Marketing deceit is a terrible strategy

This week’s mail brought a pastel greeting-card envelope with no return address or stamp. Was it a surprise confession from a secret admirer? A warm thought from a dear friend? I rushed to slit it open.

And there I found an internet provider’s latest pitch, ingeniously disguised as a greeting card.

Was I amused? Touched? Flattered? Wowed by the creativity? Tickled this prospective vendor was so witty?

Actually, no. I was repulsed. Absolutely disgusted that this huge company thought tricking someone into believing they had received a personal message from a friend was a brilliant strategy for pushing their latest deal.

“Oh, what a tangled web we weave. When first we practice to deceive!” wrote Walter Scott back in the 16th century, and Sir Walter’s admonition to avoid deceit remains valid, especially for marketers.

I’ve noticed an increase in deceptive marketing “strategies” from otherwise-respectable companies, particularity in the mail (despite its low-tech vibe, direct mail remains a powerful tool). Sometimes they mail businesslike letters with no return address. Or they use type and imagery suggesting their missive is some sort of government notice. I also see fake invoices.

I recognize what they’re trying to do. They assume you’ll ignore something clearly labeled as coming from their offices or an obvious presentation of an offer. They believe you’re more likely to open a mystery envelope. Fact is, you are. Curiosity and mystery are powerful drivers.

But when you do give in to curiosity, their approach crumbles. You probably won’t respond with, “what clever folks … I’d love to send all my business their way.” Nope, I’m convinced you’ll react exactly as Ralphie did in “A Christmas Story” when he decoded his long-awaited secret message from Little Orphan Annie: “A crummy commercial?”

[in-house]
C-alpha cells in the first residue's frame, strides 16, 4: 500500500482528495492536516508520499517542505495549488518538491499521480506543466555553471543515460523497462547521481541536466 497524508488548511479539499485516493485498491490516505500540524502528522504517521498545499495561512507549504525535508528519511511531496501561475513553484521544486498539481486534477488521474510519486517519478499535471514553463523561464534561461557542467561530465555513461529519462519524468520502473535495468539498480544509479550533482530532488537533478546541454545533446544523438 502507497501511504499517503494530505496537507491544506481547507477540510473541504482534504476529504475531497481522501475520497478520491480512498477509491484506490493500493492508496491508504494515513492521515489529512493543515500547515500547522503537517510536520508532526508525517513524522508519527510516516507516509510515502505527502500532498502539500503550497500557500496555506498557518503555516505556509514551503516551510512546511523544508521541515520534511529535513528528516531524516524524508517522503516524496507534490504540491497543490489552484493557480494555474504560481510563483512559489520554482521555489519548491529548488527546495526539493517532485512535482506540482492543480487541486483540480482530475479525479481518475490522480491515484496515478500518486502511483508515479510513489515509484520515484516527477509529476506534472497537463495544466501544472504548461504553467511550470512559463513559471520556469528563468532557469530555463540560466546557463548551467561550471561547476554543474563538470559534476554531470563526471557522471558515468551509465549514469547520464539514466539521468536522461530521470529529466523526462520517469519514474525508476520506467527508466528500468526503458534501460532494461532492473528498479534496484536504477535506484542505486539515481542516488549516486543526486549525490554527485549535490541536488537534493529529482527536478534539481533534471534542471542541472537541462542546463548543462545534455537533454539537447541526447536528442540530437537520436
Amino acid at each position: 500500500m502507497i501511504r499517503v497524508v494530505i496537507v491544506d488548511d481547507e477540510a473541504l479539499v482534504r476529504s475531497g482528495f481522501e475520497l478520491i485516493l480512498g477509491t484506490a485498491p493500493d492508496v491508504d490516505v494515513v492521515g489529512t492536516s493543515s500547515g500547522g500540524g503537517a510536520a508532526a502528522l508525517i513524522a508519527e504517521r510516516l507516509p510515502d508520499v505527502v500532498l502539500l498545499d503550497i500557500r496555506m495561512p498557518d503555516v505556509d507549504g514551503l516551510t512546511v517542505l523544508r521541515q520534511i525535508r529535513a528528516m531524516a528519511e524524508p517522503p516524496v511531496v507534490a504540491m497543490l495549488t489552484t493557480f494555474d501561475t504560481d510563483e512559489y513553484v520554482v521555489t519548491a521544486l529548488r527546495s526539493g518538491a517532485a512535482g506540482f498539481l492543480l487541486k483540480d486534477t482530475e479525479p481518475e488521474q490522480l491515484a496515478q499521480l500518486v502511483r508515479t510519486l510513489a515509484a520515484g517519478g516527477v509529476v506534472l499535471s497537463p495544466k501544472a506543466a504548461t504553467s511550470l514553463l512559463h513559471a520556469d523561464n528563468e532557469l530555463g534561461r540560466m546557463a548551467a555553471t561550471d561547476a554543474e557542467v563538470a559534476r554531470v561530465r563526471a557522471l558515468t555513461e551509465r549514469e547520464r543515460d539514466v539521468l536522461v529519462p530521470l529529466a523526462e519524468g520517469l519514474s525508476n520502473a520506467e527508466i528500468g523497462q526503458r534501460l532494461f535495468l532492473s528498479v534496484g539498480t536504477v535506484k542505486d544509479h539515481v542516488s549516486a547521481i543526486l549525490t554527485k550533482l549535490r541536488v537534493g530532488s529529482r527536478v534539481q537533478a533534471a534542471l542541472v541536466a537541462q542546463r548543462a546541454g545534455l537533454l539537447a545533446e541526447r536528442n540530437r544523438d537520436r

In my past life, I promoted one of the nation’s largest motor clubs through direct-mail solicitations. The company wisely tracked the response of every effort and shared pieces and their results with their stable of vendors. That way, we’d see what worked and what fell flat. Know what we learned? The more overt the marketing message, the greater the response. Efforts that tried to fool the recipients into thinking they had received a personal message or hid the fact that they were solicitations were consistently the worst performers.

I understand why. People don’t like to be deceived. We don’t mind a little bit of exaggeration or hyperbole when someone is trying to sell something. We may even chuckle about it. But we never want to do business with someone who is trying to trick us.

You don’t have the time or resources to personally approach every prospect for your products or services, so you use direct mail, emails, your website, social media, and other channels to start conversations. Those materials stand in your place, trying to establish positive relationships and create the right first impressions. When you use deception, you create the impression you’re a liar who cannot be trusted.

Yes, being upfront with the purpose of your message may reduce the number of recipients who read it. However, those who do will have a healthy curiosity about and genuine interest in what you offer. When they open your envelope, it’s a sign they’re open to your sales message and could become a customer.

Compare that to the folks you set out to deceive. They may open your offer, but they’re less likely to respond, and more likely to remember you in negative ways. It’s one more reason honestly truly is the best policy, especially when it comes to marketing.

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